Thursday, April 14, 2005


I type before you a boxed-in woman, for The Move, she looms.

This will account for my fifth address in three years. Each apartment has become progressively less dormish, to the point where two or three moves down the line I may actually set up housekeeping without first unpacking, as a priority item, the life-sized cardboard standup of Han Solo.

The place I currently sleep and apply Clearasil is 510 square feet and $645 a month and designed by a man. I know this because the main feature of the bathroom is the ability to watch myself pee. I enter the bathroom, I pull down underwear, I take a seat, and there I am, reflected mightily and full-lengthfully in the panoramic mirror on the opposing wall. It is the worst way possible to greet oneself at three in the morning. “I’m going to watch myself pee”—this is now how every single female friend who has relieved herself at the Blonde Bachelorette Pad, Orlando Branch, now announces her need to take a powder.

We notice these things, we women. We not only nest, we sponge-paint the twigs an adorable shade of dusty rose. We own Dusbusters; we are fully aware that a futon is a fold-out couch and not a person currently appearing on American Idol. Our Monet posters, our stuffed animals, and our throw pillows match the curtains, the inside doormat, the outside doormat, the functionless bedstand, the photo collages of college friends we have not spoken to since graduation, the smelling salts, the dust ruffle, the dust bunnies, and the twee little hardback books with inch-long pages that only delicate female fingers can turn. This is civilized.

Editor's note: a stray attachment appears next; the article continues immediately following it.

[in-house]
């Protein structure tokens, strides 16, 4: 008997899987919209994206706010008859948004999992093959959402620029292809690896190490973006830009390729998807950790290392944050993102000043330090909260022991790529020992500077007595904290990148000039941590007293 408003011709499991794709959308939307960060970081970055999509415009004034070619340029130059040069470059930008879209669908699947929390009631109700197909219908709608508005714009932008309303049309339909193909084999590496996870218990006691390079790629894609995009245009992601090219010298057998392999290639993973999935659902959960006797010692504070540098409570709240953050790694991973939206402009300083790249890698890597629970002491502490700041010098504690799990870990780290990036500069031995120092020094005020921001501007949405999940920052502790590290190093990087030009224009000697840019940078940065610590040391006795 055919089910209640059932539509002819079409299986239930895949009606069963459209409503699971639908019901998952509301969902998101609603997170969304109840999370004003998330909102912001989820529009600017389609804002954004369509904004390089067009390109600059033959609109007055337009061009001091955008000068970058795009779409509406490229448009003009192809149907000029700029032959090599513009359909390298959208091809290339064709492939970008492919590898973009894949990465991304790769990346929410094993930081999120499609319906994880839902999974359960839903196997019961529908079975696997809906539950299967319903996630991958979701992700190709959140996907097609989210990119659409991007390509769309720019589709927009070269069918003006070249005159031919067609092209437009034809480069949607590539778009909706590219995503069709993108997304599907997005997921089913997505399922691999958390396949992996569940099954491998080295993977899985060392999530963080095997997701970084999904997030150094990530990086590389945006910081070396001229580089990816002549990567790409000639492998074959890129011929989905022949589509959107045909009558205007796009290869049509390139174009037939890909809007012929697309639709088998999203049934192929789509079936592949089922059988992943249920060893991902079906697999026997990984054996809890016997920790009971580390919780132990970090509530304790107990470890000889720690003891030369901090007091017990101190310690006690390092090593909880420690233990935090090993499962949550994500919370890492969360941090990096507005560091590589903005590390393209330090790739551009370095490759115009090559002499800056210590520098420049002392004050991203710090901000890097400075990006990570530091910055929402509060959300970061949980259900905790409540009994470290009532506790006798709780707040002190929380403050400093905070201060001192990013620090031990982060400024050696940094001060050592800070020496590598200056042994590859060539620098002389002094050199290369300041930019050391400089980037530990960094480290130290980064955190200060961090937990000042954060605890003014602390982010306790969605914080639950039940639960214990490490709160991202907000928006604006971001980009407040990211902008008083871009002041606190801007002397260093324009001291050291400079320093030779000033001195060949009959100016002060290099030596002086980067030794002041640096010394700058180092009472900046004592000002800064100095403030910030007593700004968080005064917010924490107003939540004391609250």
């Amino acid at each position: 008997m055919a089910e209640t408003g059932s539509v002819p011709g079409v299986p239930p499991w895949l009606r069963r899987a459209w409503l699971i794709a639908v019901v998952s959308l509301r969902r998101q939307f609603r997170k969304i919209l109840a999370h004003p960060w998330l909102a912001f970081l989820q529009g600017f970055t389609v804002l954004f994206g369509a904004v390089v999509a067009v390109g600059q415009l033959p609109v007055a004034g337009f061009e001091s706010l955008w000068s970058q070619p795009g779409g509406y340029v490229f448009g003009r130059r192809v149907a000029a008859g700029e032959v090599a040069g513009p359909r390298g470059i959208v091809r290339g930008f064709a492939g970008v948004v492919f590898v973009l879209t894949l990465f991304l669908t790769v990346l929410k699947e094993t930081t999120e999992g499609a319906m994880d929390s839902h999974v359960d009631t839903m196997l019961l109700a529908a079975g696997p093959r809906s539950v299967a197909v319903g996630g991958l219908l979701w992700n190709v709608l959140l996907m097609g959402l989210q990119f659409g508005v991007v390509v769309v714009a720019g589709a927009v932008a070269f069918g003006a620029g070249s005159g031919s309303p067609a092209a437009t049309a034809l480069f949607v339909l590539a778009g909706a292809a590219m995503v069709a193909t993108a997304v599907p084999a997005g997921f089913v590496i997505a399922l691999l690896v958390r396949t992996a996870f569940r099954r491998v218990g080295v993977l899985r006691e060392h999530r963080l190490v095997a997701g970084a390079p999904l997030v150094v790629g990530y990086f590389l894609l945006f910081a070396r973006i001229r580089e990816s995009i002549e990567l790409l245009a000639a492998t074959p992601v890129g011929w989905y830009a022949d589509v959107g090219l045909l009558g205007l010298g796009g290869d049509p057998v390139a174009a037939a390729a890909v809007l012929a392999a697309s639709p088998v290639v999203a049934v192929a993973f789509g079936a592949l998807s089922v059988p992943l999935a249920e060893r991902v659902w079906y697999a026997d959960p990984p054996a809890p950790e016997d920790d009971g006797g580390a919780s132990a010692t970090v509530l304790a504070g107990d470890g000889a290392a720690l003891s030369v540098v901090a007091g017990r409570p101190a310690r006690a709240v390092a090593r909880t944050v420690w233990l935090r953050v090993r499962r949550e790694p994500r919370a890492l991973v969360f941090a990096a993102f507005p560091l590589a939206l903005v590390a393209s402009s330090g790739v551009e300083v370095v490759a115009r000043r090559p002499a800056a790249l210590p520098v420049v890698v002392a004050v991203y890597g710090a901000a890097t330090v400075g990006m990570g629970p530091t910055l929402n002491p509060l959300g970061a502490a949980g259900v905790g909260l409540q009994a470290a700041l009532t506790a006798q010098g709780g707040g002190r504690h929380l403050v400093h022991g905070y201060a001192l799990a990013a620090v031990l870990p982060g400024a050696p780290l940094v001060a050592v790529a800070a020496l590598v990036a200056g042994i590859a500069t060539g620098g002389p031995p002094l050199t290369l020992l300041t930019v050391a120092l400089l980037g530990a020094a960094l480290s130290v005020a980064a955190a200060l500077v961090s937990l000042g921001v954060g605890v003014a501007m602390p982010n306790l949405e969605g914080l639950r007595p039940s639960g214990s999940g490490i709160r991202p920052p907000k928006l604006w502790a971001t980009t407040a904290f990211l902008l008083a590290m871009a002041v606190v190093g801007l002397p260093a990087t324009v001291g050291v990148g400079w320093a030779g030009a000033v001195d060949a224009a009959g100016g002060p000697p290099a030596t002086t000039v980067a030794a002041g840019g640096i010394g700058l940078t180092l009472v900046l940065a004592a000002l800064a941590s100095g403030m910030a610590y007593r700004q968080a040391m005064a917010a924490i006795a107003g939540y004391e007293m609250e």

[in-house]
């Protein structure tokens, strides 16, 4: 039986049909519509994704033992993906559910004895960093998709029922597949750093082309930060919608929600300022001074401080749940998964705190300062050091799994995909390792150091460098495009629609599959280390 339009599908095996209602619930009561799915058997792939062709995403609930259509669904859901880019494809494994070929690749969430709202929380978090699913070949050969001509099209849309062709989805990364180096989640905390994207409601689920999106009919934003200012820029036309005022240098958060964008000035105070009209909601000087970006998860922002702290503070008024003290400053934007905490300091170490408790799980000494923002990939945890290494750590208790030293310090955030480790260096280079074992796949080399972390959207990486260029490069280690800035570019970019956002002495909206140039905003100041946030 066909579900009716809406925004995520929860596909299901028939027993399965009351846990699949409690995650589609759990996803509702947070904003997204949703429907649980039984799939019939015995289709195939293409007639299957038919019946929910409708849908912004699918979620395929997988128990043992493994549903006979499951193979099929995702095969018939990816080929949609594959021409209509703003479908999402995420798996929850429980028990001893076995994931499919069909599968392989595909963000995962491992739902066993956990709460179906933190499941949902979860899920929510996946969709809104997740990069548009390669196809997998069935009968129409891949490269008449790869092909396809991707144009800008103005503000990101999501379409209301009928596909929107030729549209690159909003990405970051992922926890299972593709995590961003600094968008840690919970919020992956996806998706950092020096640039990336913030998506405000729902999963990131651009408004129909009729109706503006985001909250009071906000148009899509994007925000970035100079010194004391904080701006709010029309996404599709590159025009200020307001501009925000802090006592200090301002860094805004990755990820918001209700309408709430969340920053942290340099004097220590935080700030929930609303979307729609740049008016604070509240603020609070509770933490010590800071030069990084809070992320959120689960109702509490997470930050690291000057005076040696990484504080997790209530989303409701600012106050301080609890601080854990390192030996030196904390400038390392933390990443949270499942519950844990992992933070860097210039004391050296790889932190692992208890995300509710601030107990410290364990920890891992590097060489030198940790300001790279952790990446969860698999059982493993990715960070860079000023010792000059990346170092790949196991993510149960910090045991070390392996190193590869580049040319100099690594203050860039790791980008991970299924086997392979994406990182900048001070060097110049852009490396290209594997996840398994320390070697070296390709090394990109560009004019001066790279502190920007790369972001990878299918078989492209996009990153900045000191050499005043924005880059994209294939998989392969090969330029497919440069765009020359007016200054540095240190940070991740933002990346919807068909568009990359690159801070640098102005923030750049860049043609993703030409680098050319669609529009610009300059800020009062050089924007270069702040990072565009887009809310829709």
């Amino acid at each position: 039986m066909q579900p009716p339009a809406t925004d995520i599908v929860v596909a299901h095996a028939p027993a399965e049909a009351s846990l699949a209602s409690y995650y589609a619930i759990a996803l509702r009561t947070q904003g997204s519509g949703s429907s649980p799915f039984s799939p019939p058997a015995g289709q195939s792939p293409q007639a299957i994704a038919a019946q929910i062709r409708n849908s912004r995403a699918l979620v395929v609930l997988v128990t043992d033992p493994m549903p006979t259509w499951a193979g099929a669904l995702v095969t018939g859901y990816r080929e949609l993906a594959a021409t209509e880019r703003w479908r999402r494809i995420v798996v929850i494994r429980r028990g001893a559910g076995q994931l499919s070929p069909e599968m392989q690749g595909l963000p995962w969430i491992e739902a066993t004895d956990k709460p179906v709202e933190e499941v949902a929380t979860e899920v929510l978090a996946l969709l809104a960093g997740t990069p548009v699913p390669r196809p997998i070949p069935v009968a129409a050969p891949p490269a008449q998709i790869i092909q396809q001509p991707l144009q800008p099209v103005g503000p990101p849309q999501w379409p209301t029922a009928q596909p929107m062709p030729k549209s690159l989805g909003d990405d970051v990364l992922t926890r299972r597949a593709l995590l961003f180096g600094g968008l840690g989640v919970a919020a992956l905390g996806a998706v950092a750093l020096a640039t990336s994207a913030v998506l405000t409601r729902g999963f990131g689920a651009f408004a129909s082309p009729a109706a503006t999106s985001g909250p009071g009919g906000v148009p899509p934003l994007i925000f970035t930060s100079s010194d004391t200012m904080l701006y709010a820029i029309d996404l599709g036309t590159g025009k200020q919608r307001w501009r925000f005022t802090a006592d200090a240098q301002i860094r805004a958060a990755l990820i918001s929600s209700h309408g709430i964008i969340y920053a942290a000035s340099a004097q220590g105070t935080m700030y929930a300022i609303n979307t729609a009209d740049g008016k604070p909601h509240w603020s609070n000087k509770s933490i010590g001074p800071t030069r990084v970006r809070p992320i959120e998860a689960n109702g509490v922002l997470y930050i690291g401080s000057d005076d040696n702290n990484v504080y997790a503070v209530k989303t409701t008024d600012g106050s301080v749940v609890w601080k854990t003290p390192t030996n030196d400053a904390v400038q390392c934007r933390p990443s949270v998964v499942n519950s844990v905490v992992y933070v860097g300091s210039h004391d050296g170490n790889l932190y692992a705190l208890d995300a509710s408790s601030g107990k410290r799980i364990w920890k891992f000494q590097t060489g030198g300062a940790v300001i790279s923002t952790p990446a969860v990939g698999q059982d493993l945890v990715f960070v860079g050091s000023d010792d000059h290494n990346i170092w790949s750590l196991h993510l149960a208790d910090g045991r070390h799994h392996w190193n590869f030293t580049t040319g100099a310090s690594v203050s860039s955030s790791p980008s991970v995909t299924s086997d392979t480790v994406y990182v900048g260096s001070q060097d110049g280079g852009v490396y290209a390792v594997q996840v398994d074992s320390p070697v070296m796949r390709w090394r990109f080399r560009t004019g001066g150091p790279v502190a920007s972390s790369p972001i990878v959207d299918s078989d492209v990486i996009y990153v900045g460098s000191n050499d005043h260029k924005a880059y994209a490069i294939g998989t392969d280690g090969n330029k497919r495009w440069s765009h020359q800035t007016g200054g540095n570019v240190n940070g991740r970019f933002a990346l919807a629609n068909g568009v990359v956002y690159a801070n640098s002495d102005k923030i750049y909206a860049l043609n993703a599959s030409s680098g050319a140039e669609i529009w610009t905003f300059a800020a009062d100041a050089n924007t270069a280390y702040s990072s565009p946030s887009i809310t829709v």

Not so much in other arenas. When I was employed at a guest ranch in Colorado, the very first item the employer told me to bring was sheets.

“The ones I have are about a hundred years old,” she told me. “They’re avocado and balled up and wrinkled and the contour sheets don’t have elastic anymore.”

“So why do you still keep them?”

“We use them on the beds in the wranglers’ bunkhouse,” she said. “Also for birthing cows.”

Guys simply do not care. They make zero attempt to coordinate the squalor in which they live. Most men my age heave into the master bedroom the eighteen-foot speakers, the two slivers of Irish Spring which will serve as a universal cleansing agent, the fits-in-a-duffel bag wardrobe, and pronounce themselves moved in. The rest, they are well aware, will come courtesy of the apartment complex dumpster.

You will pardon me now. I must wash, fluff, and comfort the stuffed manatee collection before the movers arrive.

please send boxes:

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